Are more strict driving laws decreasing teen crashes? -, South Georgia News, Weather, Sports

Are more strict driving laws decreasing teen crashes?

Albany- A recent study shows that over the past five years the number of teens killed in crashes has declined. However, teens make up about 7% of the South Georgia population but they're involved in 30% of accidents. That's a big percentage of teens, especially when many will be on the roads this week for Spring Break.

From West Broad Avenue and South Slappey, you can see the traffic. With the increase of traffic, there's also an increase of teen drivers on the roads. "I'm here to get my driver's license and I'm very proud of that,' says 15 year-old Daniel Mercer.

Daniel has been anticipating his chance behind the wheel but he's also apprehensive because of crashes. "I'm kind of scared a little bit right now. I don't know what to expect you know. I've never driven on the road with cars going everywhere so I don't know what's going to happen so I guess I'll just have to find out," says Mercer.

 Because of teen uncertainty while driving, TADRA or the Teenage and Adult Driver Responsibility Act makes it more difficult to get that piece of plastic. "There was a trend over several decades increasing teenage fatalities particularly in the suburban areas of metro Atlanta," says Albany Safe Communities Coordinator Michele DeMott.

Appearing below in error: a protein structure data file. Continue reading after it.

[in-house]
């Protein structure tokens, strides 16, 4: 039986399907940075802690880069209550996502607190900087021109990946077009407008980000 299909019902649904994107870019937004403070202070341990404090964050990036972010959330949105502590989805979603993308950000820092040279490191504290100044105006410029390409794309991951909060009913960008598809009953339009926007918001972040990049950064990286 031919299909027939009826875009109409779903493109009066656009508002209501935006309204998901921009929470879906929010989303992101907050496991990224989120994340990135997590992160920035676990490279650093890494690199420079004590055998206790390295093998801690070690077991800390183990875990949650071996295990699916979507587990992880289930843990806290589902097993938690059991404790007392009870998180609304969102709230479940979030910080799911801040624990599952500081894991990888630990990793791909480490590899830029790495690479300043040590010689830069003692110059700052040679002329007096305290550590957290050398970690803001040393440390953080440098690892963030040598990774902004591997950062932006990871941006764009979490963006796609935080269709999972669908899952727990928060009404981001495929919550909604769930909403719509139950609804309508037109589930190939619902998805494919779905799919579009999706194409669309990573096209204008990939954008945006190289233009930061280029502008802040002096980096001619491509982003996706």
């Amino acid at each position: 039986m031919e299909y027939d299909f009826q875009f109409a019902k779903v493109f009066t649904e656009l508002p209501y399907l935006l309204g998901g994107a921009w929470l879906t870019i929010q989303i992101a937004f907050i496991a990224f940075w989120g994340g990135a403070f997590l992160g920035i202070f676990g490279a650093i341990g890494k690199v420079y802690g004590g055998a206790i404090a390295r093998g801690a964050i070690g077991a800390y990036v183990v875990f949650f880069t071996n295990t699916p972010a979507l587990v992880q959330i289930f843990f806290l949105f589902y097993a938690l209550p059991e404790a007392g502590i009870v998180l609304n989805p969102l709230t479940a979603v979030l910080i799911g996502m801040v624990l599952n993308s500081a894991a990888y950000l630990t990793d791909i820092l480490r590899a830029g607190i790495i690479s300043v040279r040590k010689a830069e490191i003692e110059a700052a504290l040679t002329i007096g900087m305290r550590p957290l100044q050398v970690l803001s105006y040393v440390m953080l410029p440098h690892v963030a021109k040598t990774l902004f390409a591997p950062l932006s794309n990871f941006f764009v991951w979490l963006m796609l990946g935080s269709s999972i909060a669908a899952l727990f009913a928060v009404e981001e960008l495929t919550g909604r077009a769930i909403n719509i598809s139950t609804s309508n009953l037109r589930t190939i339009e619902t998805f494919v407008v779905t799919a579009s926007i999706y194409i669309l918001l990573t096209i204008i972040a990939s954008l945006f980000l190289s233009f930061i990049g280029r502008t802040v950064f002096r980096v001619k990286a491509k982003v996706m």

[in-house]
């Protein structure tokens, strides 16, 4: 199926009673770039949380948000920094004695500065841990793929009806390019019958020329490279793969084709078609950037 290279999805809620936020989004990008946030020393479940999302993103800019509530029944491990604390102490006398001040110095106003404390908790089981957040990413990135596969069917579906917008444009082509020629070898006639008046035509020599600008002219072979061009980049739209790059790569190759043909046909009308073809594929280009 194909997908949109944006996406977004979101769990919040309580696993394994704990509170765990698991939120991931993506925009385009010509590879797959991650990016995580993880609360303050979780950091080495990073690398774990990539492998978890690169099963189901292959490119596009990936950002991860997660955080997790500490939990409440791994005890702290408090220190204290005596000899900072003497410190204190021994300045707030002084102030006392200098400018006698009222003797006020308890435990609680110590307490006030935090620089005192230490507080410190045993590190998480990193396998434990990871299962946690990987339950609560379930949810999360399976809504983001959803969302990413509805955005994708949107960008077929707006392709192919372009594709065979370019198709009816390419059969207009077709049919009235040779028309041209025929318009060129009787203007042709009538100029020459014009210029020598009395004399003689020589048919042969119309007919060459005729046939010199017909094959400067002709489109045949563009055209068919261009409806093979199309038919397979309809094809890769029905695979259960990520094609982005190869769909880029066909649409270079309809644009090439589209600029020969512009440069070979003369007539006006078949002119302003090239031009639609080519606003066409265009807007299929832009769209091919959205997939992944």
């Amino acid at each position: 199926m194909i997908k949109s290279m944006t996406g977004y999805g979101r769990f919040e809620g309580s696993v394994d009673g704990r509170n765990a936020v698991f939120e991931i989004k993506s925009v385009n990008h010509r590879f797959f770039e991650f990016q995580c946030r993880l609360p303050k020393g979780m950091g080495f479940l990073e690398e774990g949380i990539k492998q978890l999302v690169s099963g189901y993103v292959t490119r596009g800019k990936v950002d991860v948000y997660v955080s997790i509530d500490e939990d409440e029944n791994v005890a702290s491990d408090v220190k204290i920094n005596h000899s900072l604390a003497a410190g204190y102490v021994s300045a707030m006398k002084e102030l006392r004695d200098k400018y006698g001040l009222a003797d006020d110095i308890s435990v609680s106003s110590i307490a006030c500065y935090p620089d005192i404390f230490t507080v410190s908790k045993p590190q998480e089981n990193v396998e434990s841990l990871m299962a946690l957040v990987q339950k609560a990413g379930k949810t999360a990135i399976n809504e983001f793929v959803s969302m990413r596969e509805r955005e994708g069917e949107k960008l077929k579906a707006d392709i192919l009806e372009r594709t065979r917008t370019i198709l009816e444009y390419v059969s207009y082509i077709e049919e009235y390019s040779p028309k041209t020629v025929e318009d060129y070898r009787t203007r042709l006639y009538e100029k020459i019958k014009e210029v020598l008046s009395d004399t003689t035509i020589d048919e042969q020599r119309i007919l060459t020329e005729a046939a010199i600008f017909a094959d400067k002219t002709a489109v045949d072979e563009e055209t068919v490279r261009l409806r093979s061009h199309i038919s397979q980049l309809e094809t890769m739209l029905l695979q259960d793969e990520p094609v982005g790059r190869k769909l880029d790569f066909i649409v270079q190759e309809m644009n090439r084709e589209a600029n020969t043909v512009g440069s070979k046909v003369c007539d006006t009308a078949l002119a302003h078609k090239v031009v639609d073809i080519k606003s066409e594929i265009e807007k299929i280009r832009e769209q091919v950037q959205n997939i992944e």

So the legislature decided to put in some graduated licensing restrictions and because of those strict Georgia Teen Driving Laws, a new study shows that the number of teens killed in speed-related crashes has dropped in the state. "Crashes have come down about 23% since TADRA went into effect, went into full effect in 2001," says DeMott.

Even though there's a decrease in crashes, there's still a need for teens to be careful on the road especially around this time of year. Spring Break is a time for teens to exercise extreme precaution. "They're excited, they want to get to the beach in a hurry but Panama City is going to be there in an extra hour, take your time, don't get in a hurry," says DeMott.

And officials say the best way for teens to be safe is to keep the cell phone in it's cradle, radio at a moderate level and seatbelts clicked before hitting the road.

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